- The Washington Times - Wednesday, March 9, 2011

By Nick Ragone
Prometheus Books, $25, 332 pages

Some of the early presidential decisions discussed here may be little remembered, perhaps for good reason. George Washington’s decision to put down the Whiskey Rebellion is, no doubt, as Nick Ragone writes in “Presidential Leadership,” an early landmark in the struggle between states’ rights and federal power - a struggle he then traces through Thomas Jefferson approving the Louisiana Purchase, Andrew Jackson rejecting nullification and Abraham Lincoln signing the Emancipation Proclamation.

But no matter how you frame it, the picture of George Washington as revenuer in chief, donning his old uniform to lead troops against a ragged band of tax-resisting, moonshining farmers, is singularly unappealing.

Of the next grouping of decisions - Theodore Roosevelt building the Panama Canal, Woodrow Wilson creating the League of Nations, FDR passing Lend-Lease, Harry Truman deciding to drop the atomic bomb - most of the ground, with the exception of Lend-Lease, has been well plowed. Or, in the case of the Panama Canal, the interest in the details of its construction has naturally diminished over the years.

It’s when he comes to his final grouping - Lyndon Johnson and civil rights, Richard Nixon visiting China, Ronald Reagan’s “Evil Empire” speech - that Mr. Ragone, a respected reporter, commentator and author, brings his skills fully to bear, especially in his treatments of Presidents Nixon and Reagan.

True, he feels compelled to issue the obligatory disclaimer: “Just because there is a chapter on Nixon and China doesn’t mean I believe Nixon was a great president.”

But in fact, despite several such disclaimers, the aspect of the Nixon presidency he chooses to deal with proves just that. The trip to China was a geopolitical masterstroke, making possible the successful end to the war he inherited in Vietnam, creating cracks in the Cold War structure and causing a distinct shift in the balance of global power away from Soviet interests.

“As a diplomatic feat,” Mr. Ragone concludes, “[the China trip] certainly has no rival in the [20th] century - perhaps in American history. It required endless patience, broad vision, a mastery of the subject matter, a natural gift for negotiation. Put another way, it is difficult to overstate its significance.”

Nixon’s trip to China activated the tectonic forces that shook the foundations of what Reagan would famously call the “evil empire” in a speech to a group of religious broadcasters. The speech, which would cause a great outpouring of intellectual establishment angst, and written by Tony Dolan, was not intended as a major foreign-policy address.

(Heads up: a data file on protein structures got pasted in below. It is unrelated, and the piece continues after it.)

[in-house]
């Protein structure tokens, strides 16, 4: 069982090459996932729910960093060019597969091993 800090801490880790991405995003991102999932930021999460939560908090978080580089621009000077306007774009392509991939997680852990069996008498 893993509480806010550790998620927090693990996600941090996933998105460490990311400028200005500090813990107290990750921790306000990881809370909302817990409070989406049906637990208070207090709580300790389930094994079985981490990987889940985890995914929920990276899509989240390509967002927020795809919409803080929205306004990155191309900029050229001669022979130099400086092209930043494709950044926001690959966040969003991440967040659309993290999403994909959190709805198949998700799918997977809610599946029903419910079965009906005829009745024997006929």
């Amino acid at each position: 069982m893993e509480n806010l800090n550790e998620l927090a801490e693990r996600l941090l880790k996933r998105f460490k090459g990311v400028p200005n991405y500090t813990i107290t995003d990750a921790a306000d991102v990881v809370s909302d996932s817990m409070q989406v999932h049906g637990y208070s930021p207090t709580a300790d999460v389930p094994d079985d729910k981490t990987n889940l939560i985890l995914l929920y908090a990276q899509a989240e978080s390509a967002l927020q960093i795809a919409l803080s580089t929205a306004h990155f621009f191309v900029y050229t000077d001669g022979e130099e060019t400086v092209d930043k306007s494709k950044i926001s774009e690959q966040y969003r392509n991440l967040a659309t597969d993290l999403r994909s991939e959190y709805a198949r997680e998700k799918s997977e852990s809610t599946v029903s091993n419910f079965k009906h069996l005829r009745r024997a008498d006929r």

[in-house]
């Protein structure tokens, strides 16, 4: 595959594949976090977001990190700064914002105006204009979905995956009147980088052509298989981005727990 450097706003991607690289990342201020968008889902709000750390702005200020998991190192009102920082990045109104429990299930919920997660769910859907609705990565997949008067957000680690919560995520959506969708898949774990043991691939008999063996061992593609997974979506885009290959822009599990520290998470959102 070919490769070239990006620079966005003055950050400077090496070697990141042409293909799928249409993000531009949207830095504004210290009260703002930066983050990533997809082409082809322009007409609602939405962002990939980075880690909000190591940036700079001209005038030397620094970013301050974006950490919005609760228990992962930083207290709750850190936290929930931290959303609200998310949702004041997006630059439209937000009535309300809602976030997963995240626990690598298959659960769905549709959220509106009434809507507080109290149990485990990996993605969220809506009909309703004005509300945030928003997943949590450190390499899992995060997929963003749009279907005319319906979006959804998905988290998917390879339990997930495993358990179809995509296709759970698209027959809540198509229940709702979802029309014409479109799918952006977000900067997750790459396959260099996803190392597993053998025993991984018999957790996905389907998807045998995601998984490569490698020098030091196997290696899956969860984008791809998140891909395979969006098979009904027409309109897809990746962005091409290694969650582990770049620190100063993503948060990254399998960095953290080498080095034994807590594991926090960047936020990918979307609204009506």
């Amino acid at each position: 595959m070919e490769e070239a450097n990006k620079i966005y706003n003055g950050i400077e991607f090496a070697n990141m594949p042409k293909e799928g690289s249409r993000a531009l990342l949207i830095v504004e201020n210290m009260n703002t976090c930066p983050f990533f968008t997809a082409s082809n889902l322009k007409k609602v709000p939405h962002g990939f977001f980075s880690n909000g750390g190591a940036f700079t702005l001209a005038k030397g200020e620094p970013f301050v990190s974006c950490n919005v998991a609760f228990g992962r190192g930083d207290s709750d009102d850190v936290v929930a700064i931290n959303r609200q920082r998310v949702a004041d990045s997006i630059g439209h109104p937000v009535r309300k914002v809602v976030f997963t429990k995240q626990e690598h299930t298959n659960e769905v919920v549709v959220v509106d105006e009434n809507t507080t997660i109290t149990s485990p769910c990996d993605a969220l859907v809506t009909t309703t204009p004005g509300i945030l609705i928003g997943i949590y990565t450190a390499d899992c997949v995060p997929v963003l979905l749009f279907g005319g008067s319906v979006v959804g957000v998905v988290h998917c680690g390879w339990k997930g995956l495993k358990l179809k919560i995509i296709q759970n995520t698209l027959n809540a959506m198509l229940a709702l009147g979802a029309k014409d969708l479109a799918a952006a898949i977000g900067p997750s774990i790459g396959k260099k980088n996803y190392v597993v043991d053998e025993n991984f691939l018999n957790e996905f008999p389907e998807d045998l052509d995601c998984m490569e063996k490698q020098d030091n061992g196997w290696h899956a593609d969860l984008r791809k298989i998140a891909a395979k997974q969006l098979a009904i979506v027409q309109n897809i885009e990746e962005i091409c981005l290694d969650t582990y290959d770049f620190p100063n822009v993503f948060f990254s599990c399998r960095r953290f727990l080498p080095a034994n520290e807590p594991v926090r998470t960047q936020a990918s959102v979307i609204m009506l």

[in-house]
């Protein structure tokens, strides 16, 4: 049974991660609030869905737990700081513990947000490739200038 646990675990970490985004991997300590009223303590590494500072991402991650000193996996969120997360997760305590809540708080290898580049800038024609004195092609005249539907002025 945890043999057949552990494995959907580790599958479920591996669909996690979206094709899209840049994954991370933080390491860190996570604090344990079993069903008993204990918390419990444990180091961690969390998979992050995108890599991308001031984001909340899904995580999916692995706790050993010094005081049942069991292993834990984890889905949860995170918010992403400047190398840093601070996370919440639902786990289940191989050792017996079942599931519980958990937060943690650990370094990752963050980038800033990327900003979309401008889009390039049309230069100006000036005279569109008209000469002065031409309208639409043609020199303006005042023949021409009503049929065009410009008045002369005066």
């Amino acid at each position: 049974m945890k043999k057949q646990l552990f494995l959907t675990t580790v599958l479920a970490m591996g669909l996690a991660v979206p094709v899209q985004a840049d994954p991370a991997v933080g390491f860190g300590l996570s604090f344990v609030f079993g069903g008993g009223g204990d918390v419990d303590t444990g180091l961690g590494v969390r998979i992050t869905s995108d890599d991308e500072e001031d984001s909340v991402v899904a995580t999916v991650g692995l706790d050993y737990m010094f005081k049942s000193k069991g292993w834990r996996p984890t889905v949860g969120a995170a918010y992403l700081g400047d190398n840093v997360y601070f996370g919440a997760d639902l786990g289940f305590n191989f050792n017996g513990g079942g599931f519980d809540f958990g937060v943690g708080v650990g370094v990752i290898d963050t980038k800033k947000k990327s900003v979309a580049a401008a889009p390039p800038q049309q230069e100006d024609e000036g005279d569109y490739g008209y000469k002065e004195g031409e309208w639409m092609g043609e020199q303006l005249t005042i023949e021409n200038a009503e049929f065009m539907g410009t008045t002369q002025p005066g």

Mr. Ragone quotes Aram Bakshian, at the time Reagan’s director of presidential speechwriting: “If anyone in the State Department read it, they just read the first few paragraphs and set it aside. They didn’t know it was going to be a foreign-policy speech. On the face of it, it wasn’t a foreign-policy speech.”

But it would have great foreign-policy repercussions. Among American liberals, reports Mr. Ragone, the reaction was vehement. Henry Steele Commager called it “the worst presidential speech in American history.” New York Times columnist Anthony Lewis found it “primitive” and “outrageous”; the New Republic saw in it a call to “holy war - something a president should not say.” But in the Soviet Union, Mr. Ragone writes, the reaction was quite different. Said Vladimir Bukovsky: “His phrase ‘evil empire’ became a household word in Russia.” Natan Sharansky added, “Finally, the leader of the Free World had spoken the truth.”

Concludes Mr. Ragone: “As for the speech itself, it was only that. But in a flash, it had perfectly captured what Reagan believed was the metaphysical essence of the Cold War - good versus evil. Never again could the United States and the Soviet Union be considered moral equivalents. He had succeeded in branding it evil.”

And by so doing, as Mr. Ragone points out, by deciding to use those two words, Reagan helped redirect the course of history.

John R. Coyne Jr., a former White House speechwriter, is co-author of “Strictly Right: William F. Buckley Jr. and the American Conservative Movement” (Wiley, 2007).

Sign up for Daily Opinion Newsletter

Manage Newsletters

Copyright © 2020 The Washington Times, LLC. Click here for reprint permission.

Please read our comment policy before commenting.


Click to Read More and View Comments

Click to Hide